Driving while distracted not only puts the driver in danger, but any passengers, pedestrians, and other drivers in danger as well. Distracted driving is defined as any time that a driver’s attention is taken away from the task of driving. The most common causes of distracted driving are:
- Eating or drinking
- Using the stereo or navigational system
According to Transport Canada, distracted driving contributed to 21 per cent of fatal collisions and 27 per cent of serious injury collisions in 2016, both of which represent an increase over the previous decade.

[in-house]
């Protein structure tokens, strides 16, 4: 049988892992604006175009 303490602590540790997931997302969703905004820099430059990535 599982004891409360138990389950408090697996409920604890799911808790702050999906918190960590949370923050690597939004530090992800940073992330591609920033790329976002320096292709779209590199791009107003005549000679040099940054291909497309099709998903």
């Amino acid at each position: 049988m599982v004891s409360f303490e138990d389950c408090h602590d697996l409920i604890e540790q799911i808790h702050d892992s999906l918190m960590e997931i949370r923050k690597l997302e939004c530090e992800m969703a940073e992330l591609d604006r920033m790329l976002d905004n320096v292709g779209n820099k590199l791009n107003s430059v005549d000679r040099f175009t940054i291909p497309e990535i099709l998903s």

Penalties for distracted driving vary across provinces and territories, going as high as a $1,275 fine and six demerit points. However, these penalties and risks are often not enough to deter drivers from staying focused on the road. As such, employers may need to do more to help prevent distracted driving on the job.
Drivers should be set navigation settings and secure all loose objects before driving, and are encouraged to let calls, texts, and emails go unanswered. Instead, drivers should allow for plenty of time to spare so that they can pull over to read and respond to any communications without fearing running late to their destination.